2021/06/30 | Media | Artificial Intelligence

AI improves speech understanding of hearing aid users

Hearing aid or hearing implant users find it challenging to understand their conversational partner in noisy environments because current audio processors still insufficiently allow them to focus on specific sound sources. In a feasibility study, researchers from the Hearing Research Laboratory (HRL) at the University of Bern and the Inselspital are now suggesting that artificial intelligence could solve this problem.

Hearing aids and implants typically use two microphones in close proximity to help users filter out background noises and direct attention to a conversation. Adding a third virtual microphone, estimated by a neural network as placed on the forehead, can significantly improve this effect for hearing aid and cochlear implant users in “cocktail party” scenarios. (https://doi.org/10.1016/j.heares.2021.108294 © ARTORG Center)

Hearing aids or hearing implants are currently not very good at selectively filtering specific speech from many sound sources for the wearer – a natural ability of the human brain and sense of hearing known in audiology as the “cocktail party effect”. Accordingly, it is difficult for hearing aid users to follow a conversation in a noisy environment. Researchers at the Hearing Research Laboratory of the ARTORG Center, University of Bern, and Inselspital have now devised an unusual approach to improve hearing aids in this respect: virtual auxiliary microphones whose signals are calculated by artificial intelligence. 

Like an invisible microphone on the forehead 

The more microphones are available and the more widely they are distributed, the better a hearing aid can focus on sound from a particular direction. Most hearing aids have two microphones close together due to lack of space. In the first part of the study, the Hearing Research Laboratory (HRL) determined that the optimal microphone location (for better focusing) is in the middle of the forehead – though this is a very impractical location. “We wanted to get around this problem by adding a virtual microphone to the audio processor using artificial intelligence,” said Tim Fischer, a postdoctoral researcher at HRL, explaining this unconventional approach. 

Cocktail party data, a neural network, a subject test 

For the study setup, ARTORG Center engineers used the “Bern Cocktail Party Dataset”, a collection of a variety of noise scenarios with multiple sound sources from multi-microphone recordings of hearing aid or cochlear implant users. Using 65 hours of audio recordings (more than 78,000 audio files), they trained a neural network to refine a commonly used directionality algorithm (beamformer). For improved speech understanding the deep learning approach calculated additional virtual microphone signals from the audio data mixture. 20 subjects tested the AI-enhanced hearing in a subjective hearing test accompanied by objective measurements. Particularly in cocktail party settings, the virtually sampled microphone signals significantly improved the speech quality. Hearing aid and cochlear implant users could therefore benefit from the presented approach, especially in noisy environments.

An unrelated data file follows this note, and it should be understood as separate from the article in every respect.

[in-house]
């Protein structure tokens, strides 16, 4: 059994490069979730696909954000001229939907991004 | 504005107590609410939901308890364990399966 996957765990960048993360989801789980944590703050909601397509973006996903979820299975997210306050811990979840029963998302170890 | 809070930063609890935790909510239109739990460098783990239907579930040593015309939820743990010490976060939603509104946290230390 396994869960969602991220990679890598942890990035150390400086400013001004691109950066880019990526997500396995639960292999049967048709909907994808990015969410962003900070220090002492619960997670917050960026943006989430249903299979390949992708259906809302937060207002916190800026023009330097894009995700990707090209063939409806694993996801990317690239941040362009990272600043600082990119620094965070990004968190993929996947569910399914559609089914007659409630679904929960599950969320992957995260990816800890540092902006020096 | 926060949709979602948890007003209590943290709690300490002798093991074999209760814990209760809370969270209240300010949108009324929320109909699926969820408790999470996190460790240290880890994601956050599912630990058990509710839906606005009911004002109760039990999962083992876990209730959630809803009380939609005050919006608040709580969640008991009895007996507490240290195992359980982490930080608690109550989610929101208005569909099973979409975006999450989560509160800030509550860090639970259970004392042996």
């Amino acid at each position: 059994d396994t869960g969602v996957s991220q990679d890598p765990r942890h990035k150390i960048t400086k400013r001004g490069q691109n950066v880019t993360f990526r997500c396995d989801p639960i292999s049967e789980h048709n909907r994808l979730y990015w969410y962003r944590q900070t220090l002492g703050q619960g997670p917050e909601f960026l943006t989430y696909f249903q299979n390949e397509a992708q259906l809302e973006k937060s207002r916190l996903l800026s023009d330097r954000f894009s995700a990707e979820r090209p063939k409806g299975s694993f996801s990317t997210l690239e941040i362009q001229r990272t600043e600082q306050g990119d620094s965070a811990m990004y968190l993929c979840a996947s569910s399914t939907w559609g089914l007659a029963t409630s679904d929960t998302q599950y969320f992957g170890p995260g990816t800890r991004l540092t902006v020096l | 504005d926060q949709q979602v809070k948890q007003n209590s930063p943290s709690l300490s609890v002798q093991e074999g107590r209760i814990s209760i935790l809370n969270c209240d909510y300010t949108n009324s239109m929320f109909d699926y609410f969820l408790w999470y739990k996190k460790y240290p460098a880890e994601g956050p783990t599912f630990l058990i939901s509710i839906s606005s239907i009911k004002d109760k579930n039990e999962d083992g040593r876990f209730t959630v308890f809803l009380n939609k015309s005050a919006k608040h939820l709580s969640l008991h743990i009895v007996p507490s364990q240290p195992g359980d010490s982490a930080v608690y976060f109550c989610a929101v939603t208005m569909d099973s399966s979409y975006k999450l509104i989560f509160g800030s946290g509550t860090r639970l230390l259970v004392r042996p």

"I think that artificial intelligence represents an important contribution to the next generation of hearing prostheses, as it has great potential for improving speech understanding, especially in difficult listening situations," says Marco Caversaccio, Chief Physician and ENT Department Head. As auditory assistive technologies and implants are a major focus of research at the Inselspital, important data-based foundations are being laid here for further development that should bring the natural hearing experience closer. The novel approaches will directly benefit patients within the framework of translational studies. 


Although within this study the virtually added microphones significantly improved the quality of speech understanding with hearing aids, further studies still need to overcome some technical hurdles before the methodology can be used in hearing aids or cochlear implant audio processors. This includes, for example, a stable functioning directional understanding even in reverberant environments.